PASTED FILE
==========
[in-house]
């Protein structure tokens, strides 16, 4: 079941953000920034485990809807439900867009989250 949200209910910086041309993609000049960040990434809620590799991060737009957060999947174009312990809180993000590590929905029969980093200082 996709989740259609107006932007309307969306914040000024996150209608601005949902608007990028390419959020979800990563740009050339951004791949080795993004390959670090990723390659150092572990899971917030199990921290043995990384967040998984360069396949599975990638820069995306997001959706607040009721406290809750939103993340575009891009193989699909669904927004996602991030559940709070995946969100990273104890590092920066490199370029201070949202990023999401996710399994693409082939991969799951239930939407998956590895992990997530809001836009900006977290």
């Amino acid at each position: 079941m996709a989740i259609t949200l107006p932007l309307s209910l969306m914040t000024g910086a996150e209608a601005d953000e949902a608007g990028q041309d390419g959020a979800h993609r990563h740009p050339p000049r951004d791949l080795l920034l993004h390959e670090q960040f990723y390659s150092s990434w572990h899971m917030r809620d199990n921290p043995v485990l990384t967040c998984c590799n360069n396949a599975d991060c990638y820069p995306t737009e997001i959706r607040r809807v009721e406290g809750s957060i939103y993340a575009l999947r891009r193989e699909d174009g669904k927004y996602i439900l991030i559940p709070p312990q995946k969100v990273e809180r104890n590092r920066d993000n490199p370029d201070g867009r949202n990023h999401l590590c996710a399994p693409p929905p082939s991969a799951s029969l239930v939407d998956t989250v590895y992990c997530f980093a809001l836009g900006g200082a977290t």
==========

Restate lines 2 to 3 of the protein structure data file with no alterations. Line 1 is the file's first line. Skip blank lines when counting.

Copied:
């Protein structure tokens, strides 16, 4: 079941953000920034485990809807439900867009989250 949200209910910086041309993609000049960040990434809620590799991060737009957060999947174009312990809180993000590590929905029969980093200082 996709989740259609107006932007309307969306914040000024996150209608601005949902608007990028390419959020979800990563740009050339951004791949080795993004390959670090990723390659150092572990899971917030199990921290043995990384967040998984360069396949599975990638820069995306997001959706607040009721406290809750939103993340575009891009193989699909669904927004996602991030559940709070995946969100990273104890590092920066490199370029201070949202990023999401996710399994693409082939991969799951239930939407998956590895992990997530809001836009900006977290």
């Amino acid at each position: 079941m996709a989740i259609t949200l107006p932007l309307s209910l969306m914040t000024g910086a996150e209608a601005d953000e949902a608007g990028q041309d390419g959020a979800h993609r990563h740009p050339p000049r951004d791949l080795l920034l993004h390959e670090q960040f990723y390659s150092s990434w572990h899971m917030r809620d199990n921290p043995v485990l990384t967040c998984c590799n360069n396949a599975d991060c990638y820069p995306t737009e997001i959706r607040r809807v009721e406290g809750s957060i939103y993340a575009l999947r891009r193989e699909d174009g669904k927004y996602i439900l991030i559940p709070p312990q995946k969100v990273e809180r104890n590092r920066d993000n490199p370029d201070g867009r949202n990023h999401l590590c996710a399994p693409p929905p082939s991969a799951s029969l239930v939407d998956t989250v590895y992990c997530f980093a809001l836009g900006g200082a977290t």